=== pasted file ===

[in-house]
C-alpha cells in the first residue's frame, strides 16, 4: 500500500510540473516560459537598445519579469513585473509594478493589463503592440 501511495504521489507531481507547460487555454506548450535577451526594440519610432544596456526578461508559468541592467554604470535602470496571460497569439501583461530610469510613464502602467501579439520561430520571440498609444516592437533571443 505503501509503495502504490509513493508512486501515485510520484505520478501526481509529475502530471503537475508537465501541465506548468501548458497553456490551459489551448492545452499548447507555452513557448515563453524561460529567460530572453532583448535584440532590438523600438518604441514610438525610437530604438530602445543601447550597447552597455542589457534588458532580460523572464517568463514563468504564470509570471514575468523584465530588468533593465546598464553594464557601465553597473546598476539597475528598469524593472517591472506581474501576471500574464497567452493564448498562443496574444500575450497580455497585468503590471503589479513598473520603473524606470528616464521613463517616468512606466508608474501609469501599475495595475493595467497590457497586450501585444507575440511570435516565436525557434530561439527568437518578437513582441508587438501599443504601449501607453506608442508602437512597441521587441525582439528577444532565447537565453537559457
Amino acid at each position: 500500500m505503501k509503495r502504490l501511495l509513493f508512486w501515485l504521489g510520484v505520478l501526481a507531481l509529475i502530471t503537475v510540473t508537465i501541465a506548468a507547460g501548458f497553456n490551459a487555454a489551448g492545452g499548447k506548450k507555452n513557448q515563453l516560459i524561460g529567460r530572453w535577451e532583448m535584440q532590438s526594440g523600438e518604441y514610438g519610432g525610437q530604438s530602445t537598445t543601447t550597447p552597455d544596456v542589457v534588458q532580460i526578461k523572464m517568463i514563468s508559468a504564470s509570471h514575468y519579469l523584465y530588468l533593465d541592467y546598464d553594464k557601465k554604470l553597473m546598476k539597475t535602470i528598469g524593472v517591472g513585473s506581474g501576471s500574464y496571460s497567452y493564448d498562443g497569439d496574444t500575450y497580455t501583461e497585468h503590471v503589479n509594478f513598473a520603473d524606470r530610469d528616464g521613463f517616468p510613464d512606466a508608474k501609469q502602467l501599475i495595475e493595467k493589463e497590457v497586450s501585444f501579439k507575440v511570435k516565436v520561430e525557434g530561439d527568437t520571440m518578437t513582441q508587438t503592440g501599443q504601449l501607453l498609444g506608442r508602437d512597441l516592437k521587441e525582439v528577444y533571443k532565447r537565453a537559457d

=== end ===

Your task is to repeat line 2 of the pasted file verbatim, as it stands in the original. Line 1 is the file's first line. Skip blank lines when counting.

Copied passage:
C-alpha cells in the first residue's frame, strides 16, 4: 500500500510540473516560459537598445519579469513585473509594478493589463503592440 501511495504521489507531481507547460487555454506548450535577451526594440519610432544596456526578461508559468541592467554604470535602470496571460497569439501583461530610469510613464502602467501579439520561430520571440498609444516592437533571443 505503501509503495502504490509513493508512486501515485510520484505520478501526481509529475502530471503537475508537465501541465506548468501548458497553456490551459489551448492545452499548447507555452513557448515563453524561460529567460530572453532583448535584440532590438523600438518604441514610438525610437530604438530602445543601447550597447552597455542589457534588458532580460523572464517568463514563468504564470509570471514575468523584465530588468533593465546598464553594464557601465553597473546598476539597475528598469524593472517591472506581474501576471500574464497567452493564448498562443496574444500575450497580455497585468503590471503589479513598473520603473524606470528616464521613463517616468512606466508608474501609469501599475495595475493595467497590457497586450501585444507575440511570435516565436525557434530561439527568437518578437513582441508587438501599443504601449501607453506608442508602437512597441521587441525582439528577444532565447537565453537559457